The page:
ARCHIVE REVIEW: Magnolia

Magnolia
Directed by: Paul Thomas Anderson
Written by: Paul Thomas Anderson
Starring: Tom Cruise, Julianne Moore, William H. Macy, and Philip Seymour Hoffman

Capturing the entirety of the human experience is an ambitious goal, one that many filmmakers never really feel up to tackling.  Paul Thomas Anderson thinks its third feature material.  Let’s face it though, the movies are better when the focus is narrowed.

That’s not to say Magnolia is not a beautiful, often breathtaking piece of work.  It is, in fact, a blueprint of sorts of the new decade of filmmaking that was to follow in the year 2000.  The seemingly unrelated yet interwoven storylines of films like Traffic, Babel or Crash meet the bizarreness of network television polluting Requiem for a Dream.  Bookending the film is the snarky know-it-all narrator you may know from Woody Allen films.

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ARCHIVE REVIEW: The Girl Who Played with Fire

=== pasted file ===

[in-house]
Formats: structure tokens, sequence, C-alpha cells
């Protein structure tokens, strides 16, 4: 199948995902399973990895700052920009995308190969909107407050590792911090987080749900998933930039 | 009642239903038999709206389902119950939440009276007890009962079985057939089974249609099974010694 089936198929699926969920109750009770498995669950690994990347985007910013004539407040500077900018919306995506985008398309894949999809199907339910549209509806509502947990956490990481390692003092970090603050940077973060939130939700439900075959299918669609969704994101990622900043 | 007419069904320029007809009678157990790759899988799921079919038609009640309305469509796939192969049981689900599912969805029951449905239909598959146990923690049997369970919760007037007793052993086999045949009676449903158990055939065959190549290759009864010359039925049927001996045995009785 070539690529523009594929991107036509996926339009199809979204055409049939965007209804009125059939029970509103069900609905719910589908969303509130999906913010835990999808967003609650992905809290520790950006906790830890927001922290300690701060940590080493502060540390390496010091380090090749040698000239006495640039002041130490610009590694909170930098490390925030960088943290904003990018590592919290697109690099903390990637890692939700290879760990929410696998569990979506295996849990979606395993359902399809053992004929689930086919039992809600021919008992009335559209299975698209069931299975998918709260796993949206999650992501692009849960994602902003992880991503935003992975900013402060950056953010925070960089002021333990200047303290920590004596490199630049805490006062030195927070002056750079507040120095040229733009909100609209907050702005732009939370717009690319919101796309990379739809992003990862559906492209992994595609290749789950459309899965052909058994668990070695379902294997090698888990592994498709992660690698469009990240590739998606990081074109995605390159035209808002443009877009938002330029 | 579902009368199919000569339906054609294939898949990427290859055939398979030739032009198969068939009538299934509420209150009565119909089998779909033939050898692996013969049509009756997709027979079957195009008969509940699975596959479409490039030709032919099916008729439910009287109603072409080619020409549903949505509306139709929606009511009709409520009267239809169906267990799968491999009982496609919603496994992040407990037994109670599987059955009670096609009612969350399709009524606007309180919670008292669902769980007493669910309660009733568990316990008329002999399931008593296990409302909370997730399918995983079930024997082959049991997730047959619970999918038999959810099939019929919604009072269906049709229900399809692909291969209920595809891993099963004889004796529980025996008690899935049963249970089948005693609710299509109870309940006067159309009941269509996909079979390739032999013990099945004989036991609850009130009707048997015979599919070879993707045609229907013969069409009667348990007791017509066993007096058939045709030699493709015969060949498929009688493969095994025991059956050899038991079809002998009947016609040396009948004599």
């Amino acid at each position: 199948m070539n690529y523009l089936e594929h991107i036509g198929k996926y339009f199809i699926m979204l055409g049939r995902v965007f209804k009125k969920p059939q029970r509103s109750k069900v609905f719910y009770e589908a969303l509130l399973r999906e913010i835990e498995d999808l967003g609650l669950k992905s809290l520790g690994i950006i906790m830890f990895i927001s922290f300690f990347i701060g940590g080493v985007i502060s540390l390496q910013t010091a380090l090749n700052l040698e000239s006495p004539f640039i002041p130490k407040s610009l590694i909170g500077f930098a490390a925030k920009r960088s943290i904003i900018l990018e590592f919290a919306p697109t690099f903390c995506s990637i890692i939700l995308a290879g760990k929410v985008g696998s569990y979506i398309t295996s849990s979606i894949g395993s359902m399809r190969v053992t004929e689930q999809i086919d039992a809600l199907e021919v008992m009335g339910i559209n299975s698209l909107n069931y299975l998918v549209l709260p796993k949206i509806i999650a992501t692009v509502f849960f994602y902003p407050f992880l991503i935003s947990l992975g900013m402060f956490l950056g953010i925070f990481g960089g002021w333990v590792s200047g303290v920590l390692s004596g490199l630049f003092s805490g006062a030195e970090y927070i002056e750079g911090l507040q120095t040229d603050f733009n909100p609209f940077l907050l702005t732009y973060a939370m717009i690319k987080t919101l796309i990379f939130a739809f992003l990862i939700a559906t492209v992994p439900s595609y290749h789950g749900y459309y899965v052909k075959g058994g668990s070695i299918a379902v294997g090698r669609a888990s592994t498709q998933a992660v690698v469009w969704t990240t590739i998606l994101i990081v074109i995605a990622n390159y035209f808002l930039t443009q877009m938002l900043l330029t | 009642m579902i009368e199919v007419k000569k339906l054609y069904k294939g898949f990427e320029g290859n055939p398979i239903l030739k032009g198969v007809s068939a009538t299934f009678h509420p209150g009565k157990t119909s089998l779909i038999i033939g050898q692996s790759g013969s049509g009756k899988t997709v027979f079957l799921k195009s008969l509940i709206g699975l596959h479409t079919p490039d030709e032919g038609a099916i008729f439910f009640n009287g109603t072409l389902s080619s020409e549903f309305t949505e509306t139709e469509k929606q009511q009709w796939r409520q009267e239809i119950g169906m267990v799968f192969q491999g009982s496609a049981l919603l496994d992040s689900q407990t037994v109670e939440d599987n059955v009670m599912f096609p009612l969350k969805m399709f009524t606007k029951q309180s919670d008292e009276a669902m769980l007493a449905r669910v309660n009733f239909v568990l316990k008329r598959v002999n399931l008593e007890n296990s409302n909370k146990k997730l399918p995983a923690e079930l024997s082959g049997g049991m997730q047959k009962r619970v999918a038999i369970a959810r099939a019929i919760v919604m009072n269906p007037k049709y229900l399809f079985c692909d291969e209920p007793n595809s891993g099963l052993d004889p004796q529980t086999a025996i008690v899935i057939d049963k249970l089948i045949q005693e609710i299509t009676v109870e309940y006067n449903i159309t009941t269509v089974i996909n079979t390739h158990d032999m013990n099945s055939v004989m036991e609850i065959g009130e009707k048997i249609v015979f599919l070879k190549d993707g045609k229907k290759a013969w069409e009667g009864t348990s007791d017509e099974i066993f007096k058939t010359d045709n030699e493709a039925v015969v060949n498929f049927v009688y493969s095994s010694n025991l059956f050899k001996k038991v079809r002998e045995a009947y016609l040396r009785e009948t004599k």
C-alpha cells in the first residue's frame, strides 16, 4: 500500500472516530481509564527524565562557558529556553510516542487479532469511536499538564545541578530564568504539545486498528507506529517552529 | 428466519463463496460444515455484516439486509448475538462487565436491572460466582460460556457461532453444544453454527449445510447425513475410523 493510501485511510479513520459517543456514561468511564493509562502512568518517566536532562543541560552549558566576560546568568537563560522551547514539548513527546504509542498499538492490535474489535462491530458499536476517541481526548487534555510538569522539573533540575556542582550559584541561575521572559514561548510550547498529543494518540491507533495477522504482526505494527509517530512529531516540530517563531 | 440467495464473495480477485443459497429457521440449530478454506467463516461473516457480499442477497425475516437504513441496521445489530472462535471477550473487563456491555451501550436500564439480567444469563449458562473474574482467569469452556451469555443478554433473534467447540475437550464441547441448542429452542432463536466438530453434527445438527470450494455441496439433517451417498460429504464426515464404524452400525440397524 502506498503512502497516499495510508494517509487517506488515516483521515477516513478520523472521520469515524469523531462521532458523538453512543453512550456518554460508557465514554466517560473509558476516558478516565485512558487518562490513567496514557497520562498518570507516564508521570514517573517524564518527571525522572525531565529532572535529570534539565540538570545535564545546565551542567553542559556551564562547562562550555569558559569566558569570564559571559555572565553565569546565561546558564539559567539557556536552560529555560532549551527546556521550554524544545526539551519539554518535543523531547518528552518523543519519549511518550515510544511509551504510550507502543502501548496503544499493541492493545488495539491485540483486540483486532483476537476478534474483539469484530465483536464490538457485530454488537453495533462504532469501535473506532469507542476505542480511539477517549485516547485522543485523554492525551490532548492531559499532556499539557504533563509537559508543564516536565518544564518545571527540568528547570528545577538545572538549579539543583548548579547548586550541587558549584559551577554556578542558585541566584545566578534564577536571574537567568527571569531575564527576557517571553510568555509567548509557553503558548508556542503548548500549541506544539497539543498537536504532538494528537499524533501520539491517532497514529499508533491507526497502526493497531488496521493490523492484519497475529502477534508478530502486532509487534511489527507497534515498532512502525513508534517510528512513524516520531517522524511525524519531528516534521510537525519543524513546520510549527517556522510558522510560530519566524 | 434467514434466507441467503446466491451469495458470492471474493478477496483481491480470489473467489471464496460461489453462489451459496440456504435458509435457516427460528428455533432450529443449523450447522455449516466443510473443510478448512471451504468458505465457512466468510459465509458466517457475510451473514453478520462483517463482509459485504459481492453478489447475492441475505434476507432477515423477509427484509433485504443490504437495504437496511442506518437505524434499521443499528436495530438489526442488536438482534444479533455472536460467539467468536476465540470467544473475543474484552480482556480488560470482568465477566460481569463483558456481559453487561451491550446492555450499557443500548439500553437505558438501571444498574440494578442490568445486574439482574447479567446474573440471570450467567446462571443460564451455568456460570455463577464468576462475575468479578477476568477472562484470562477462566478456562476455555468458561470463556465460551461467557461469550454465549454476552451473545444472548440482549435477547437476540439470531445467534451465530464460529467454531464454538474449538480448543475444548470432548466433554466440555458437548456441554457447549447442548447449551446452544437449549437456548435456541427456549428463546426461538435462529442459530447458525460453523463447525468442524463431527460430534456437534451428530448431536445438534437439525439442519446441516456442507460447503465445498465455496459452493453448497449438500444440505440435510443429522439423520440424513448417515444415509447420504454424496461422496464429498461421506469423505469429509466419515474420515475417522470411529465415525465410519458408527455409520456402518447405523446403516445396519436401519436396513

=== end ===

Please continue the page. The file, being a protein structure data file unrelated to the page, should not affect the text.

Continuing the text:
The Girl Who Played with Fire
Directed by: Daniel Alfredson
Written by: Jonas Frykberg (screenplay), Sieg Larsson (book)
Starring: Noomi Rapace, Michael Nyqvist, Georgi Staykov, and Lena Endre

Lisbeth Salander (Noomi Rapace) is one with her computer, an ideal that this Swedish adaptation of the Swedish bestseller makes all too clear by framing a close-up of her eyes and projecting the screen she sees over them.  It’s an indelible, near-iconic image, and the film’s sole upstaging of the book.

The weak link in the adaptation of Stieg Larsson’s first book in The Millennium Trilogy, The Girl With the Dragon Tattoo, was that it broke the suspense of the serial killer investigation by becoming almost as emotionally detached as its troubled heroine.  Salander is the undeniable strength of both the books and the movies.  Larsson has noticeably more invested in penning her part of the story, and both directors (Daniel Alfredson in this movie) have clearly had a ball unraveling her tale.

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